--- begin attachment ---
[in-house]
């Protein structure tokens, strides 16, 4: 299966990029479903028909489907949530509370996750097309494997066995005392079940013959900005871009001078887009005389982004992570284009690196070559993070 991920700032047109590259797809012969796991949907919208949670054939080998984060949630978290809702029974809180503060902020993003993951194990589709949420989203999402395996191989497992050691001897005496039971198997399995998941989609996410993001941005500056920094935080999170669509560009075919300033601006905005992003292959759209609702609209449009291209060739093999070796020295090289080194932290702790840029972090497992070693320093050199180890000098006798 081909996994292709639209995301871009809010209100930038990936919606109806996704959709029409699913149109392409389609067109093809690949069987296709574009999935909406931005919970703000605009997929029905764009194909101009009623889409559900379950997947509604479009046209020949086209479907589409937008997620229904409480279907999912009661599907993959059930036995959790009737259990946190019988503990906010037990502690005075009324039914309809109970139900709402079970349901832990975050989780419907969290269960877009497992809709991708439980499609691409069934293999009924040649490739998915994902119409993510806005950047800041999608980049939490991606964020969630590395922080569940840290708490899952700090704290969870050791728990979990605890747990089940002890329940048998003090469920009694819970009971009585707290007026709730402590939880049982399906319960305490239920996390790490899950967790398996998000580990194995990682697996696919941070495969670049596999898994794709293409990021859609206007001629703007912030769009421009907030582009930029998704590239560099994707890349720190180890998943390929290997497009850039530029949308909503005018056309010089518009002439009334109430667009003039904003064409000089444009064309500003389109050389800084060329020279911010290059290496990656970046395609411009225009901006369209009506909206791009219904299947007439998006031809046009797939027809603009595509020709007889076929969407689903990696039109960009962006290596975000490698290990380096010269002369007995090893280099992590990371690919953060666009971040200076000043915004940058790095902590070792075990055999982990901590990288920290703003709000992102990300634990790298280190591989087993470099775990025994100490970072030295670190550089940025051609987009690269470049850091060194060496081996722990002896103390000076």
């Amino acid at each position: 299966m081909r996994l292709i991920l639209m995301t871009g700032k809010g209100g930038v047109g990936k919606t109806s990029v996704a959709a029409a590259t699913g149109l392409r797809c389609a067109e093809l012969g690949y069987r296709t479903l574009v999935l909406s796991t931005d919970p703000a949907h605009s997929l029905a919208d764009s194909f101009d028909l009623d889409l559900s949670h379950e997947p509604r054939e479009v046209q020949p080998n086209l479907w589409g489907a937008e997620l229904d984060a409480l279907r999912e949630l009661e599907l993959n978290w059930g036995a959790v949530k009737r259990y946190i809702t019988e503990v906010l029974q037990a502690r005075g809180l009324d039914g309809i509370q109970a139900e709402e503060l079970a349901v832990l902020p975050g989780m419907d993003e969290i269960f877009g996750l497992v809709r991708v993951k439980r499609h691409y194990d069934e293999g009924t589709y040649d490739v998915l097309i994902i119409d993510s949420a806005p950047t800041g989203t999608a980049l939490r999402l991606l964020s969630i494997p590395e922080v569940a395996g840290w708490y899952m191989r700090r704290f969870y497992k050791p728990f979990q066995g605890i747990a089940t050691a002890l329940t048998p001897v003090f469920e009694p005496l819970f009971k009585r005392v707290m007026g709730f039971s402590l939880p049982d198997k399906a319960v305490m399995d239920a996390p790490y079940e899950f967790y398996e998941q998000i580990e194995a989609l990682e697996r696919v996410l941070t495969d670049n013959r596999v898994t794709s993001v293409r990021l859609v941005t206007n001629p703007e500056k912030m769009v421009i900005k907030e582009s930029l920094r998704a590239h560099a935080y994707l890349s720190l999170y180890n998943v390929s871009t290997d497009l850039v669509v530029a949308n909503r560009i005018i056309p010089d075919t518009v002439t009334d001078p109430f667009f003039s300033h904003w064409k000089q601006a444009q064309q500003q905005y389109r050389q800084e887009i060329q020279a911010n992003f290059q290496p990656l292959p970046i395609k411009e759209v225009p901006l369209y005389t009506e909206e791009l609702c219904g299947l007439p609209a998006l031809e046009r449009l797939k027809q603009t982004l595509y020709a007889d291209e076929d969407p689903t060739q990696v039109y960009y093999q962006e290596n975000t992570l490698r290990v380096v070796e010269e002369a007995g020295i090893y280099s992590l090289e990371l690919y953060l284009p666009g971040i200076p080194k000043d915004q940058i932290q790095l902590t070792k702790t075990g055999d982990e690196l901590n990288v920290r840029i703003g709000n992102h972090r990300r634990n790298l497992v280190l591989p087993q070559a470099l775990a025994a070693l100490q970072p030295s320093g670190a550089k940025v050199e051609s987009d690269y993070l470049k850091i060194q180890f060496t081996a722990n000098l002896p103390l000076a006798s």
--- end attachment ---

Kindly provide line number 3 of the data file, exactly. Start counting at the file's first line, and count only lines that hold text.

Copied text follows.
């Amino acid at each position: 299966m081909r996994l292709i991920l639209m995301t871009g700032k809010g209100g930038v047109g990936k919606t109806s990029v996704a959709a029409a590259t699913g149109l392409r797809c389609a067109e093809l012969g690949y069987r296709t479903l574009v999935l909406s796991t931005d919970p703000a949907h605009s997929l029905a919208d764009s194909f101009d028909l009623d889409l559900s949670h379950e997947p509604r054939e479009v046209q020949p080998n086209l479907w589409g489907a937008e997620l229904d984060a409480l279907r999912e949630l009661e599907l993959n978290w059930g036995a959790v949530k009737r259990y946190i809702t019988e503990v906010l029974q037990a502690r005075g809180l009324d039914g309809i509370q109970a139900e709402e503060l079970a349901v832990l902020p975050g989780m419907d993003e969290i269960f877009g996750l497992v809709r991708v993951k439980r499609h691409y194990d069934e293999g009924t589709y040649d490739v998915l097309i994902i119409d993510s949420a806005p950047t800041g989203t999608a980049l939490r999402l991606l964020s969630i494997p590395e922080v569940a395996g840290w708490y899952m191989r700090r704290f969870y497992k050791p728990f979990q066995g605890i747990a089940t050691a002890l329940t048998p001897v003090f469920e009694p005496l819970f009971k009585r005392v707290m007026g709730f039971s402590l939880p049982d198997k399906a319960v305490m399995d239920a996390p790490y079940e899950f967790y398996e998941q998000i580990e194995a989609l990682e697996r696919v996410l941070t495969d670049n013959r596999v898994t794709s993001v293409r990021l859609v941005t206007n001629p703007e500056k912030m769009v421009i900005k907030e582009s930029l920094r998704a590239h560099a935080y994707l890349s720190l999170y180890n998943v390929s871009t290997d497009l850039v669509v530029a949308n909503r560009i005018i056309p010089d075919t518009v002439t009334d001078p109430f667009f003039s300033h904003w064409k000089q601006a444009q064309q500003q905005y389109r050389q800084e887009i060329q020279a911010n992003f290059q290496p990656l292959p970046i395609k411009e759209v225009p901006l369209y005389t009506e909206e791009l609702c219904g299947l007439p609209a998006l031809e046009r449009l797939k027809q603009t982004l595509y020709a007889d291209e076929d969407p689903t060739q990696v039109y960009y093999q962006e290596n975000t992570l490698r290990v380096v070796e010269e002369a007995g020295i090893y280099s992590l090289e990371l690919y953060l284009p666009g971040i200076p080194k000043d915004q940058i932290q790095l902590t070792k702790t075990g055999d982990e690196l901590n990288v920290r840029i703003g709000n992102h972090r990300r634990n790298l497992v280190l591989p087993q070559a470099l775990a025994a070693l100490q970072p030295s320093g670190a550089k940025v050199e051609s987009d690269y993070l470049k850091i060194q180890f060496t081996a722990n000098l002896p103390l000076a006798s």